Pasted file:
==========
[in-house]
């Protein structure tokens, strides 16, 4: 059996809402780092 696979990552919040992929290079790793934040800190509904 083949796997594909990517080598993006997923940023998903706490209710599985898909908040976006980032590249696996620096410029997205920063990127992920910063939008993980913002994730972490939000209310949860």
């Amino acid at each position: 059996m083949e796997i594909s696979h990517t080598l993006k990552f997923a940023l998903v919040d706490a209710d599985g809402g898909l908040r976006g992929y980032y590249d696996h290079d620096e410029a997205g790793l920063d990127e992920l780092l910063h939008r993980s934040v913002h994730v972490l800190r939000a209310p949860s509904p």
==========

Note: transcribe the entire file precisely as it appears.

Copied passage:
[in-house]
């Protein structure tokens, strides 16, 4: 059996809402780092 696979990552919040992929290079790793934040800190509904 083949796997594909990517080598993006997923940023998903706490209710599985898909908040976006980032590249696996620096410029997205920063990127992920910063939008993980913002994730972490939000209310949860």
């Amino acid at each position: 059996m083949e796997i594909s696979h990517t080598l993006k990552f997923a940023l998903v919040d706490a209710d599985g809402g898909l908040r976006g992929y980032y590249d696996h290079d620096e410029a997205g790793l920063d990127e992920l780092l910063h939008r993980s934040v913002h994730v972490l800190r939000a209310p949860s509904p």